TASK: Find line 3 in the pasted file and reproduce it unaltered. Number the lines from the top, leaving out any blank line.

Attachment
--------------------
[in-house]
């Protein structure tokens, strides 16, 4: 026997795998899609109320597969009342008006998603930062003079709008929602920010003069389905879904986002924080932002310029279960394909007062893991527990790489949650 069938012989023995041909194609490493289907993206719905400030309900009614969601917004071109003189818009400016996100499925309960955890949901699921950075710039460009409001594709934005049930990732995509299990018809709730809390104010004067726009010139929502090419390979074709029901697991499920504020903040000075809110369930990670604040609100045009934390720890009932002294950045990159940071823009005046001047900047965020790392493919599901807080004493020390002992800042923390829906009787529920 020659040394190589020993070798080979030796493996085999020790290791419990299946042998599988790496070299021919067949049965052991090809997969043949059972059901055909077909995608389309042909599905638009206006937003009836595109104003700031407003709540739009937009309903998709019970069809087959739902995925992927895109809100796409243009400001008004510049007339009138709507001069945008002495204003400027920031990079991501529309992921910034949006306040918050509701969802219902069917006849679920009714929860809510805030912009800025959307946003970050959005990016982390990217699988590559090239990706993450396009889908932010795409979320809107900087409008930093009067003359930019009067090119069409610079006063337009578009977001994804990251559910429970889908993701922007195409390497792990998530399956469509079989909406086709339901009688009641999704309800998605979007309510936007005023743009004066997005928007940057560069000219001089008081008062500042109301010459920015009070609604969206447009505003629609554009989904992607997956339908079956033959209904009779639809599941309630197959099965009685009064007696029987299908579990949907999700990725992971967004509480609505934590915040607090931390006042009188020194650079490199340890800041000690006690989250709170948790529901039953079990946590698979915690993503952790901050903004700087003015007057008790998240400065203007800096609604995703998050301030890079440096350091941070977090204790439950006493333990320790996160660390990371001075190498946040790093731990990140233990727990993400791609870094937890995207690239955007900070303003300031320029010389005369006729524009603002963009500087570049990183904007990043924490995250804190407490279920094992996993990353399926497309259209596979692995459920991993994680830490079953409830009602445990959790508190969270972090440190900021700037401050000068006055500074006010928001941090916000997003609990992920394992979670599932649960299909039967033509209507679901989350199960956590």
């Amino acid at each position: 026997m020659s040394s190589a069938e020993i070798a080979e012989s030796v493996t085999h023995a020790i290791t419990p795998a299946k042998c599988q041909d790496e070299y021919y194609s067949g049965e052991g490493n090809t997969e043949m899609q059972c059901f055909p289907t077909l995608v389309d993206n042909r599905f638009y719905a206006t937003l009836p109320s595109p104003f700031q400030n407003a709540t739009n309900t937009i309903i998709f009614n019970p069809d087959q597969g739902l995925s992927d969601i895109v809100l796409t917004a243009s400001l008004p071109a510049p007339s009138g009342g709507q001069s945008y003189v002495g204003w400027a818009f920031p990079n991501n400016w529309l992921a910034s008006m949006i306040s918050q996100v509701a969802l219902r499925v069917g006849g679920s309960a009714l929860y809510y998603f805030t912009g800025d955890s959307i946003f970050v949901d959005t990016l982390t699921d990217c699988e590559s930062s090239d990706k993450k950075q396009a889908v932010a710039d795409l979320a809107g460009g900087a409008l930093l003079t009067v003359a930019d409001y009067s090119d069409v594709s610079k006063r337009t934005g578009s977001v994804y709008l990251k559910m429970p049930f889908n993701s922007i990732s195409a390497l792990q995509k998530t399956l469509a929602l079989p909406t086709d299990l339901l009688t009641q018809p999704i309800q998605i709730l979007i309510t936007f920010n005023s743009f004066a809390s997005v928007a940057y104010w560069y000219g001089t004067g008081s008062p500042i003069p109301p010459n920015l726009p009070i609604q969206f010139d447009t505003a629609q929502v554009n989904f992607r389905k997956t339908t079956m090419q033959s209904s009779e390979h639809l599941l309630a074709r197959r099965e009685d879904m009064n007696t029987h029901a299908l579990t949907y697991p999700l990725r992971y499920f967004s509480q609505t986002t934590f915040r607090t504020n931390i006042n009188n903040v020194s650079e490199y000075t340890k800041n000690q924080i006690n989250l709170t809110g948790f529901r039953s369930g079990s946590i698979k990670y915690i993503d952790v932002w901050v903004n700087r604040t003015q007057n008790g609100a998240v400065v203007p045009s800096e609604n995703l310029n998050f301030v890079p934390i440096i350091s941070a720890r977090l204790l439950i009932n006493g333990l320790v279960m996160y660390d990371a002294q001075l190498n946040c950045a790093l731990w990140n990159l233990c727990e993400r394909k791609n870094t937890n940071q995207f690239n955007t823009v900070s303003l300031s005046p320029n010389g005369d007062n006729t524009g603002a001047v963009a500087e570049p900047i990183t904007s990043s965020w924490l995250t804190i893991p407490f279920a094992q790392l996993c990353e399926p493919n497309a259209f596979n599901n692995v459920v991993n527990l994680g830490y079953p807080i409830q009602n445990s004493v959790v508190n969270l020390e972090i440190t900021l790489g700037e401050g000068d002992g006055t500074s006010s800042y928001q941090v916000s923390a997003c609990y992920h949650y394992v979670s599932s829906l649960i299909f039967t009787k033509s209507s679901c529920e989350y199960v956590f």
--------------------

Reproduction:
């Amino acid at each position: 026997m020659s040394s190589a069938e020993i070798a080979e012989s030796v493996t085999h023995a020790i290791t419990p795998a299946k042998c599988q041909d790496e070299y021919y194609s067949g049965e052991g490493n090809t997969e043949m899609q059972c059901f055909p289907t077909l995608v389309d993206n042909r599905f638009y719905a206006t937003l009836p109320s595109p104003f700031q400030n407003a709540t739009n309900t937009i309903i998709f009614n019970p069809d087959q597969g739902l995925s992927d969601i895109v809100l796409t917004a243009s400001l008004p071109a510049p007339s009138g009342g709507q001069s945008y003189v002495g204003w400027a818009f920031p990079n991501n400016w529309l992921a910034s008006m949006i306040s918050q996100v509701a969802l219902r499925v069917g006849g679920s309960a009714l929860y809510y998603f805030t912009g800025d955890s959307i946003f970050v949901d959005t990016l982390t699921d990217c699988e590559s930062s090239d990706k993450k950075q396009a889908v932010a710039d795409l979320a809107g460009g900087a409008l930093l003079t009067v003359a930019d409001y009067s090119d069409v594709s610079k006063r337009t934005g578009s977001v994804y709008l990251k559910m429970p049930f889908n993701s922007i990732s195409a390497l792990q995509k998530t399956l469509a929602l079989p909406t086709d299990l339901l009688t009641q018809p999704i309800q998605i709730l979007i309510t936007f920010n005023s743009f004066a809390s997005v928007a940057y104010w560069y000219g001089t004067g008081s008062p500042i003069p109301p010459n920015l726009p009070i609604q969206f010139d447009t505003a629609q929502v554009n989904f992607r389905k997956t339908t079956m090419q033959s209904s009779e390979h639809l599941l309630a074709r197959r099965e009685d879904m009064n007696t029987h029901a299908l579990t949907y697991p999700l990725r992971y499920f967004s509480q609505t986002t934590f915040r607090t504020n931390i006042n009188n903040v020194s650079e490199y000075t340890k800041n000690q924080i006690n989250l709170t809110g948790f529901r039953s369930g079990s946590i698979k990670y915690i993503d952790v932002w901050v903004n700087r604040t003015q007057n008790g609100a998240v400065v203007p045009s800096e609604n995703l310029n998050f301030v890079p934390i440096i350091s941070a720890r977090l204790l439950i009932n006493g333990l320790v279960m996160y660390d990371a002294q001075l190498n946040c950045a790093l731990w990140n990159l233990c727990e993400r394909k791609n870094t937890n940071q995207f690239n955007t823009v900070s303003l300031s005046p320029n010389g005369d007062n006729t524009g603002a001047v963009a500087e570049p900047i990183t904007s990043s965020w924490l995250t804190i893991p407490f279920a094992q790392l996993c990353e399926p493919n497309a259209f596979n599901n692995v459920v991993n527990l994680g830490y079953p807080i409830q009602n445990s004493v959790v508190n969270l020390e972090i440190t900021l790489g700037e401050g000068d002992g006055t500074s006010s800042y928001q941090v916000s923390a997003c609990y992920h949650y394992v979670s599932s829906l649960i299909f039967t009787k033509s209507s679901c529920e989350y199960v956590f």